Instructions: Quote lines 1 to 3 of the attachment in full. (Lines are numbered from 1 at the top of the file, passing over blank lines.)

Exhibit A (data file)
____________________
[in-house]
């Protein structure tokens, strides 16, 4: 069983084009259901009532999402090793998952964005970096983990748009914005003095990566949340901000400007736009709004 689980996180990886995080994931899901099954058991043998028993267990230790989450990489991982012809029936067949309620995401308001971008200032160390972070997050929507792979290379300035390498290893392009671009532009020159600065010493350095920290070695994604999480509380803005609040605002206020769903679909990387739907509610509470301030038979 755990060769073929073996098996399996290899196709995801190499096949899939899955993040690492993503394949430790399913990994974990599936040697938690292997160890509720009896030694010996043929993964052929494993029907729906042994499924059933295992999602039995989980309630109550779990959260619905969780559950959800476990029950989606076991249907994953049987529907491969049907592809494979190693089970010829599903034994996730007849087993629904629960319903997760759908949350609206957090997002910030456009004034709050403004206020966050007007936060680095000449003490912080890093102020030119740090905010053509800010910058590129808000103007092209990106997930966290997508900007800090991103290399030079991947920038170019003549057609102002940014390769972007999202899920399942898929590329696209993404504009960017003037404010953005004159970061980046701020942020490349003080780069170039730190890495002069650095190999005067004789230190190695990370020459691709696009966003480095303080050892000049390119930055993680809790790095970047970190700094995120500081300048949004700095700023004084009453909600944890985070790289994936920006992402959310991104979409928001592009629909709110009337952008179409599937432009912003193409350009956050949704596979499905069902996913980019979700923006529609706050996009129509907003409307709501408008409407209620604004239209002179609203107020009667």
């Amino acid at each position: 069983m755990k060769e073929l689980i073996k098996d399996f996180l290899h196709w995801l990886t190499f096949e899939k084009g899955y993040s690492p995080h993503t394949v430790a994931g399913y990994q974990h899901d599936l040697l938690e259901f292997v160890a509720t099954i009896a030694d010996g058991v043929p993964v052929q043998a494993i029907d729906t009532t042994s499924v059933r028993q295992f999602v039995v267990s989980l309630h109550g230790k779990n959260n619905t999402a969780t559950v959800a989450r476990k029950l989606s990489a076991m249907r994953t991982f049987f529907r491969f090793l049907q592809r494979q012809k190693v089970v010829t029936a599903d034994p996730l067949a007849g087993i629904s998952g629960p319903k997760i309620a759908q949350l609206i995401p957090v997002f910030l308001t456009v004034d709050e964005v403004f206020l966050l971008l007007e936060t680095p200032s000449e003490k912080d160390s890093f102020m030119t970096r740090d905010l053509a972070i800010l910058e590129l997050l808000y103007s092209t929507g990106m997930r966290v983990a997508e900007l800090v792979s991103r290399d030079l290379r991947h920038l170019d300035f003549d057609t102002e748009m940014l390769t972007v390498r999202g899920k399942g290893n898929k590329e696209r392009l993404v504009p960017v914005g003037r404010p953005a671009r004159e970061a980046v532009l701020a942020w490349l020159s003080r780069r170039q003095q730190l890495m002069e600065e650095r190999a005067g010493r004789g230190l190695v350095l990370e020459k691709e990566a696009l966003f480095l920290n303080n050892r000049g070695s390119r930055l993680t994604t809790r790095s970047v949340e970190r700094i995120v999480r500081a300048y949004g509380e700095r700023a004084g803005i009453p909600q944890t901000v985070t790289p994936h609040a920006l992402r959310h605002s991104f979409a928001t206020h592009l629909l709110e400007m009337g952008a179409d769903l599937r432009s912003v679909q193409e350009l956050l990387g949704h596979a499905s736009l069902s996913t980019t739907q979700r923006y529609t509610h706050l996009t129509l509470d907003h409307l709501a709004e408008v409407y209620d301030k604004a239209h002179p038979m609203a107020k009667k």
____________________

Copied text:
[in-house]
């Protein structure tokens, strides 16, 4: 069983084009259901009532999402090793998952964005970096983990748009914005003095990566949340901000400007736009709004 689980996180990886995080994931899901099954058991043998028993267990230790989450990489991982012809029936067949309620995401308001971008200032160390972070997050929507792979290379300035390498290893392009671009532009020159600065010493350095920290070695994604999480509380803005609040605002206020769903679909990387739907509610509470301030038979 755990060769073929073996098996399996290899196709995801190499096949899939899955993040690492993503394949430790399913990994974990599936040697938690292997160890509720009896030694010996043929993964052929494993029907729906042994499924059933295992999602039995989980309630109550779990959260619905969780559950959800476990029950989606076991249907994953049987529907491969049907592809494979190693089970010829599903034994996730007849087993629904629960319903997760759908949350609206957090997002910030456009004034709050403004206020966050007007936060680095000449003490912080890093102020030119740090905010053509800010910058590129808000103007092209990106997930966290997508900007800090991103290399030079991947920038170019003549057609102002940014390769972007999202899920399942898929590329696209993404504009960017003037404010953005004159970061980046701020942020490349003080780069170039730190890495002069650095190999005067004789230190190695990370020459691709696009966003480095303080050892000049390119930055993680809790790095970047970190700094995120500081300048949004700095700023004084009453909600944890985070790289994936920006992402959310991104979409928001592009629909709110009337952008179409599937432009912003193409350009956050949704596979499905069902996913980019979700923006529609706050996009129509907003409307709501408008409407209620604004239209002179609203107020009667």
């Amino acid at each position: 069983m755990k060769e073929l689980i073996k098996d399996f996180l290899h196709w995801l990886t190499f096949e899939k084009g899955y993040s690492p995080h993503t394949v430790a994931g399913y990994q974990h899901d599936l040697l938690e259901f292997v160890a509720t099954i009896a030694d010996g058991v043929p993964v052929q043998a494993i029907d729906t009532t042994s499924v059933r028993q295992f999602v039995v267990s989980l309630h109550g230790k779990n959260n619905t999402a969780t559950v959800a989450r476990k029950l989606s990489a076991m249907r994953t991982f049987f529907r491969f090793l049907q592809r494979q012809k190693v089970v010829t029936a599903d034994p996730l067949a007849g087993i629904s998952g629960p319903k997760i309620a759908q949350l609206i995401p957090v997002f910030l308001t456009v004034d709050e964005v403004f206020l966050l971008l007007e936060t680095p200032s000449e003490k912080d160390s890093f102020m030119t970096r740090d905010l053509a972070i800010l910058e590129l997050l808000y103007s092209t929507g990106m997930r966290v983990a997508e900007l800090v792979s991103r290399d030079l290379r991947h920038l170019d300035f003549d057609t102002e748009m940014l390769t972007v390498r999202g899920k399942g290893n898929k590329e696209r392009l993404v504009p960017v914005g003037r404010p953005a671009r004159e970061a980046v532009l701020a942020w490349l020159s003080r780069r170039q003095q730190l890495m002069e600065e650095r190999a005067g010493r004789g230190l190695v350095l990370e020459k691709e990566a696009l966003f480095l920290n303080n050892r000049g070695s390119r930055l993680t994604t809790r790095s970047v949340e970190r700094i995120v999480r500081a300048y949004g509380e700095r700023a004084g803005i009453p909600q944890t901000v985070t790289p994936h609040a920006l992402r959310h605002s991104f979409a928001t206020h592009l629909l709110e400007m009337g952008a179409d769903l599937r432009s912003v679909q193409e350009l956050l990387g949704h596979a499905s736009l069902s996913t980019t739907q979700r923006y529609t509610h706050l996009t129509l509470d907003h409307l709501a709004e408008v409407y209620d301030k604004a239209h002179p038979m609203a107020k009667k």